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Here’s what could happen if the U.S. suspends federal pandemic unemployment benefits

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(AP Photo/Nam Y. Huh, File)

President Donald Trump on Saturday issued several executive actions meant to bypass a stalemate in Congress over the details of another economic stimulus package for people and businesses affected by the COVID-19 pandemic. The measures are likely to face legal and fiscal challenges, and are designed only as a stopgap until Congress can agree on a financial package. Hanging in the balance is the pandemic unemployment benefit—and cutting it permanently could spell disaster for the country’s economy, says Northeastern economist William Dickens.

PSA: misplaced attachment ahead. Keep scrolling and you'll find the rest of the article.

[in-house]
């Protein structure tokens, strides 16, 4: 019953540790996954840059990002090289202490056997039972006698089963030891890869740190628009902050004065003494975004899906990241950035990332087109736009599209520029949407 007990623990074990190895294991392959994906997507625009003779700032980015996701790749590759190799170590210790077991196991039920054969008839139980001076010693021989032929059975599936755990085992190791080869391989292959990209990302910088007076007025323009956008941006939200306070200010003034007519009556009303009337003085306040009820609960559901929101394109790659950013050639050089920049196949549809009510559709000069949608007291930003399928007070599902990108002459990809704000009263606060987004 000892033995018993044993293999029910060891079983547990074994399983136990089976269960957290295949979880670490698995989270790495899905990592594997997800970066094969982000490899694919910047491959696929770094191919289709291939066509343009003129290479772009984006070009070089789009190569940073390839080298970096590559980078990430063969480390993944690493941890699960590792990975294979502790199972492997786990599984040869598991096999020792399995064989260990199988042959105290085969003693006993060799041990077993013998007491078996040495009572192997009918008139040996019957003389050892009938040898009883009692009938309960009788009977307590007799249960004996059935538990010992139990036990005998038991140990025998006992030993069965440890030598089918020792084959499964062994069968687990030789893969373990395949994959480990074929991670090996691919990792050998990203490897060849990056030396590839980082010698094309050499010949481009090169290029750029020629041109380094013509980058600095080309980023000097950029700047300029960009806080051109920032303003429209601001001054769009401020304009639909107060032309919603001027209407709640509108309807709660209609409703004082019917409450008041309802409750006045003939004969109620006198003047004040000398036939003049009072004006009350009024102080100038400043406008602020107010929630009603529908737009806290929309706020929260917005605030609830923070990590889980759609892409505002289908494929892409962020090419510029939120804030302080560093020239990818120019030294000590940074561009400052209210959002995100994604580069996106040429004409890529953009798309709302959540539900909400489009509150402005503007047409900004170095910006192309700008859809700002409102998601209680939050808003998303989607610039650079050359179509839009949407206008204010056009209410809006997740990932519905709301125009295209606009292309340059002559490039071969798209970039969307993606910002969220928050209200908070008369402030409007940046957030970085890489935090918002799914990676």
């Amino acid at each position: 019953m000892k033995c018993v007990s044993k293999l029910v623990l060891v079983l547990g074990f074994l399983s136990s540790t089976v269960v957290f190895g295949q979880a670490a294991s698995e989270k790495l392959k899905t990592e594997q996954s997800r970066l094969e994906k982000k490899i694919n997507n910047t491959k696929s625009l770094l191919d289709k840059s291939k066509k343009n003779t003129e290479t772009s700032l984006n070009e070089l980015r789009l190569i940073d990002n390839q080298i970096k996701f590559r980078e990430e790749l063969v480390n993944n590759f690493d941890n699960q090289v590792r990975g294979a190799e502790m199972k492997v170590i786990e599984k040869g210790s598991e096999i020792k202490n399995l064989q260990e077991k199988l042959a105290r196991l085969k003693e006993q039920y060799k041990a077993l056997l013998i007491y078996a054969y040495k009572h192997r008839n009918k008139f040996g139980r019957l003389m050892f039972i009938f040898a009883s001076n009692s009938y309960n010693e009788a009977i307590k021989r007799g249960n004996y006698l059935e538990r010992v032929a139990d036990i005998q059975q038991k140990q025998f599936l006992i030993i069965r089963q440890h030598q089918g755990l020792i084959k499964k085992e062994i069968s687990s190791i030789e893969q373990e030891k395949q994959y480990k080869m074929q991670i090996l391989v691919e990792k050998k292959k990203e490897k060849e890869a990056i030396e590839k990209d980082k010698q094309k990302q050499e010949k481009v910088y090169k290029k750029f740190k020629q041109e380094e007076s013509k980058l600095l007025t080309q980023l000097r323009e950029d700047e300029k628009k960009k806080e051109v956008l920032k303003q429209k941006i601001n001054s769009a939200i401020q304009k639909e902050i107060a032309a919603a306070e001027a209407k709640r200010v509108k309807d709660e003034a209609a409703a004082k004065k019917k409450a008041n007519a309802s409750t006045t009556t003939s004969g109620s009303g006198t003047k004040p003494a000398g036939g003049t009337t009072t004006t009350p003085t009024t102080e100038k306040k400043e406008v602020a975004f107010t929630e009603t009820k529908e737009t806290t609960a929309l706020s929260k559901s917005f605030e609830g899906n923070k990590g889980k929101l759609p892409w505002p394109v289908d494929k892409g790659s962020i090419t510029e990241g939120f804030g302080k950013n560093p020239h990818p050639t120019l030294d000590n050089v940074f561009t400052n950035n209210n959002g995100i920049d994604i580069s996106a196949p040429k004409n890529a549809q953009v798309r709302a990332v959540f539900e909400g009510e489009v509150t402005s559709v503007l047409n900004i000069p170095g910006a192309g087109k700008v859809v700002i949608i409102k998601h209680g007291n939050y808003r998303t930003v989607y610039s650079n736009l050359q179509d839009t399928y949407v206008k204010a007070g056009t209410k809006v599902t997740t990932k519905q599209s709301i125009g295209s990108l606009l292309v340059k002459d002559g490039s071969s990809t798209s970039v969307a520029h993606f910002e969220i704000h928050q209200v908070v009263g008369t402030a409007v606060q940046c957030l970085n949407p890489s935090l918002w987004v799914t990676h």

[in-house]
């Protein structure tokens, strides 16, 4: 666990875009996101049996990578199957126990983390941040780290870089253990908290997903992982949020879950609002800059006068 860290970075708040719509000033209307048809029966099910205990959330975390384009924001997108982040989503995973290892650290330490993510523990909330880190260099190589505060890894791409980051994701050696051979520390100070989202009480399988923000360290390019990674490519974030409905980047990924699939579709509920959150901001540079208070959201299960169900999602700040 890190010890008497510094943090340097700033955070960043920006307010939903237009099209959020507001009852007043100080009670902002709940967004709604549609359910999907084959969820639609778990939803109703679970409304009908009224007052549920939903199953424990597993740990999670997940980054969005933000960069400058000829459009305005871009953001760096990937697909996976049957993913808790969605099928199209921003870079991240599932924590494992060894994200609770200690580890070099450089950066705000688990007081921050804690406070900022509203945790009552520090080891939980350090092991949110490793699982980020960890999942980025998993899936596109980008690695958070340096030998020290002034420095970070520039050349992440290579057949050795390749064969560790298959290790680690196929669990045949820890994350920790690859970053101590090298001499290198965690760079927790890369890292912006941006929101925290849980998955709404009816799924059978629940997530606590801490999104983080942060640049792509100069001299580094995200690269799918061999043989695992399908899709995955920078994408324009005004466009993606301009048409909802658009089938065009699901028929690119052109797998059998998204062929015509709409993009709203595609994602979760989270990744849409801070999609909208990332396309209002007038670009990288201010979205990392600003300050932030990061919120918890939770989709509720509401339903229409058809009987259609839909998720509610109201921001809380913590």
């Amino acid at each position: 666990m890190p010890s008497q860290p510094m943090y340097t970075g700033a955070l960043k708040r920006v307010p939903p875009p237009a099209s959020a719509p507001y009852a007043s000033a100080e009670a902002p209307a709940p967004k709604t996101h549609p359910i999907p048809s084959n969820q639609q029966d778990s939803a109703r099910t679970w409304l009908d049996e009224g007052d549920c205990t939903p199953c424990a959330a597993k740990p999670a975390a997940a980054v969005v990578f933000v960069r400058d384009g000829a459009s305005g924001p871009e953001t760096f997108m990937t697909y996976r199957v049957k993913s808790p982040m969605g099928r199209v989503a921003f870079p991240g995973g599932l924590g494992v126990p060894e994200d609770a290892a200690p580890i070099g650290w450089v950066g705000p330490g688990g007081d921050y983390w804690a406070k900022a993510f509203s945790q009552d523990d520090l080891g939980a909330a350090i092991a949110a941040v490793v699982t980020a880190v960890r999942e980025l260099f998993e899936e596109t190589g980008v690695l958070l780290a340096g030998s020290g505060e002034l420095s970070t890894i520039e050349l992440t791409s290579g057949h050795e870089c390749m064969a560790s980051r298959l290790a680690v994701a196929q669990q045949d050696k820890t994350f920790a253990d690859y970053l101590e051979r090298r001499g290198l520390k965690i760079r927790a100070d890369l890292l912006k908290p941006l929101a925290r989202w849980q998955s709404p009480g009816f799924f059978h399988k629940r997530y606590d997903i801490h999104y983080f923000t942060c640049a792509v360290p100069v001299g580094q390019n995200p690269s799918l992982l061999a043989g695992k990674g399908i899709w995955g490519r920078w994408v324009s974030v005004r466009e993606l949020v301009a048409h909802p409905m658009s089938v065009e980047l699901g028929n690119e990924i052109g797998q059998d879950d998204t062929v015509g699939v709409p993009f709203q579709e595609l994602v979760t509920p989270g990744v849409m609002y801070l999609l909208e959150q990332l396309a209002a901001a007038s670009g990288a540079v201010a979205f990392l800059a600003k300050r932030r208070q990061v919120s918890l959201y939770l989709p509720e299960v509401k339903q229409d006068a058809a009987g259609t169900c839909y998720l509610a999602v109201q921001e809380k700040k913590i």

“It’s a disaster waiting to happen,” says Dickens, university distinguished professor of economics and social policy.

The existing stimulus package expired at the end of July, meaning that the more than 31 million people in the U.S. who are unemployed as a result of the pandemic are starting their second week of drastically slimmer checks. One of the sticking points for legislators has been whether to reinstate the federally funded $600-per-week COVID unemployment benefit, and if so, how much to allot. 

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